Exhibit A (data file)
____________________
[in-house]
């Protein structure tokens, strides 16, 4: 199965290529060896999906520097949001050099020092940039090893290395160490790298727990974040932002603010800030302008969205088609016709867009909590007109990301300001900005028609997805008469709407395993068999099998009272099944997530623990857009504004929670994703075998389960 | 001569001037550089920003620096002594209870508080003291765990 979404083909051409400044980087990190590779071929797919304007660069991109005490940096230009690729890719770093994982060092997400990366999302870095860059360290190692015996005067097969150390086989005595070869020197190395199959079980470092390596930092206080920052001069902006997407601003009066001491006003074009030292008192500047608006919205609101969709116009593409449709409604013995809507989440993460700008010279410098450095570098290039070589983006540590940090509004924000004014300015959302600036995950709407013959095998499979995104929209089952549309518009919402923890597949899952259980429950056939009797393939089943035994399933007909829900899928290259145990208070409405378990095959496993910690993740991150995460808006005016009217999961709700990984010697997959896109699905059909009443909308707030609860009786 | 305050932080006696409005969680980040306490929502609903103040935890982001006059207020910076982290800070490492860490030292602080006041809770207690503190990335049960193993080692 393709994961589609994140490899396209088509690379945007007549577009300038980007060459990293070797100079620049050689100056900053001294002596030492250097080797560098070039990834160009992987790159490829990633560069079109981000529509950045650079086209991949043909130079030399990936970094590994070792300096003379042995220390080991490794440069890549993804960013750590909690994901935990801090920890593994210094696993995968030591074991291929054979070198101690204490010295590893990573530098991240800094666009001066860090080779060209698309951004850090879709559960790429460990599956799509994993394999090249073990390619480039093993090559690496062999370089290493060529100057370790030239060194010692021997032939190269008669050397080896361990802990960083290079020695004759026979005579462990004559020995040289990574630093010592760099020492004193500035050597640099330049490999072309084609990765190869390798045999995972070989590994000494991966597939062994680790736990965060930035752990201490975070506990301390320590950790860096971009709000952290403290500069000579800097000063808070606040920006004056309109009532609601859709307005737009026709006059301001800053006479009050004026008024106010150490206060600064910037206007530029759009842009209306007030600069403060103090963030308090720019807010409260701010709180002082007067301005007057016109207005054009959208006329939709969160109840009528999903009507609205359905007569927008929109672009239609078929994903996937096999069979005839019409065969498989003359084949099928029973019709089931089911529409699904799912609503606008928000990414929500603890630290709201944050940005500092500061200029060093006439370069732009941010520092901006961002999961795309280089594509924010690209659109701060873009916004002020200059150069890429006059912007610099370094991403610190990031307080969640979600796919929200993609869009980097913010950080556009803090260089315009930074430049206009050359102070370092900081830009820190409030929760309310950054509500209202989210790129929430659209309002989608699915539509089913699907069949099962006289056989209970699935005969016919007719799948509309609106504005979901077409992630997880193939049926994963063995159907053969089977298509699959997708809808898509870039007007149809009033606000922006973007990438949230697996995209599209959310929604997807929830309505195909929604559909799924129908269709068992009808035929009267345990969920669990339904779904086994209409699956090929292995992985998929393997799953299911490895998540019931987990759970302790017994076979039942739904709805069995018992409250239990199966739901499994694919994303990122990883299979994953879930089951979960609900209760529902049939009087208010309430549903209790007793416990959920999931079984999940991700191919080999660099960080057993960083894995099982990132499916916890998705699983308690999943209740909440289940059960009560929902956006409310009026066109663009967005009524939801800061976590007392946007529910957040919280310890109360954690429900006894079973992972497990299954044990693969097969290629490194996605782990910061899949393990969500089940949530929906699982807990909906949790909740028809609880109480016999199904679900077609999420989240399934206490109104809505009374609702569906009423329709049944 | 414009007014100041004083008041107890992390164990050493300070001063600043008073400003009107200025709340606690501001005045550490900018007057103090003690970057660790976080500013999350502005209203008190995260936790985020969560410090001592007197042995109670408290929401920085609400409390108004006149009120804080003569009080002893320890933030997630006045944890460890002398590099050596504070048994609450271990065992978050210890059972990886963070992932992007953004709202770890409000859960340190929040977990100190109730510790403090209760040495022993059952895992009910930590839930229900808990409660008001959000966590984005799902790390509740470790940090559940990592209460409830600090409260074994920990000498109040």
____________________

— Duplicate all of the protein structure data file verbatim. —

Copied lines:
[in-house]
């Protein structure tokens, strides 16, 4: 199965290529060896999906520097949001050099020092940039090893290395160490790298727990974040932002603010800030302008969205088609016709867009909590007109990301300001900005028609997805008469709407395993068999099998009272099944997530623990857009504004929670994703075998389960 | 001569001037550089920003620096002594209870508080003291765990 979404083909051409400044980087990190590779071929797919304007660069991109005490940096230009690729890719770093994982060092997400990366999302870095860059360290190692015996005067097969150390086989005595070869020197190395199959079980470092390596930092206080920052001069902006997407601003009066001491006003074009030292008192500047608006919205609101969709116009593409449709409604013995809507989440993460700008010279410098450095570098290039070589983006540590940090509004924000004014300015959302600036995950709407013959095998499979995104929209089952549309518009919402923890597949899952259980429950056939009797393939089943035994399933007909829900899928290259145990208070409405378990095959496993910690993740991150995460808006005016009217999961709700990984010697997959896109699905059909009443909308707030609860009786 | 305050932080006696409005969680980040306490929502609903103040935890982001006059207020910076982290800070490492860490030292602080006041809770207690503190990335049960193993080692 393709994961589609994140490899396209088509690379945007007549577009300038980007060459990293070797100079620049050689100056900053001294002596030492250097080797560098070039990834160009992987790159490829990633560069079109981000529509950045650079086209991949043909130079030399990936970094590994070792300096003379042995220390080991490794440069890549993804960013750590909690994901935990801090920890593994210094696993995968030591074991291929054979070198101690204490010295590893990573530098991240800094666009001066860090080779060209698309951004850090879709559960790429460990599956799509994993394999090249073990390619480039093993090559690496062999370089290493060529100057370790030239060194010692021997032939190269008669050397080896361990802990960083290079020695004759026979005579462990004559020995040289990574630093010592760099020492004193500035050597640099330049490999072309084609990765190869390798045999995972070989590994000494991966597939062994680790736990965060930035752990201490975070506990301390320590950790860096971009709000952290403290500069000579800097000063808070606040920006004056309109009532609601859709307005737009026709006059301001800053006479009050004026008024106010150490206060600064910037206007530029759009842009209306007030600069403060103090963030308090720019807010409260701010709180002082007067301005007057016109207005054009959208006329939709969160109840009528999903009507609205359905007569927008929109672009239609078929994903996937096999069979005839019409065969498989003359084949099928029973019709089931089911529409699904799912609503606008928000990414929500603890630290709201944050940005500092500061200029060093006439370069732009941010520092901006961002999961795309280089594509924010690209659109701060873009916004002020200059150069890429006059912007610099370094991403610190990031307080969640979600796919929200993609869009980097913010950080556009803090260089315009930074430049206009050359102070370092900081830009820190409030929760309310950054509500209202989210790129929430659209309002989608699915539509089913699907069949099962006289056989209970699935005969016919007719799948509309609106504005979901077409992630997880193939049926994963063995159907053969089977298509699959997708809808898509870039007007149809009033606000922006973007990438949230697996995209599209959310929604997807929830309505195909929604559909799924129908269709068992009808035929009267345990969920669990339904779904086994209409699956090929292995992985998929393997799953299911490895998540019931987990759970302790017994076979039942739904709805069995018992409250239990199966739901499994694919994303990122990883299979994953879930089951979960609900209760529902049939009087208010309430549903209790007793416990959920999931079984999940991700191919080999660099960080057993960083894995099982990132499916916890998705699983308690999943209740909440289940059960009560929902956006409310009026066109663009967005009524939801800061976590007392946007529910957040919280310890109360954690429900006894079973992972497990299954044990693969097969290629490194996605782990910061899949393990969500089940949530929906699982807990909906949790909740028809609880109480016999199904679900077609999420989240399934206490109104809505009374609702569906009423329709049944 | 414009007014100041004083008041107890992390164990050493300070001063600043008073400003009107200025709340606690501001005045550490900018007057103090003690970057660790976080500013999350502005209203008190995260936790985020969560410090001592007197042995109670408290929401920085609400409390108004006149009120804080003569009080002893320890933030997630006045944890460890002398590099050596504070048994609450271990065992978050210890059972990886963070992932992007953004709202770890409000859960340190929040977990100190109730510790403090209760040495022993059952895992009910930590839930229900808990409660008001959000966590984005799902790390509740470790940090559940990592209460409830600090409260074994920990000498109040």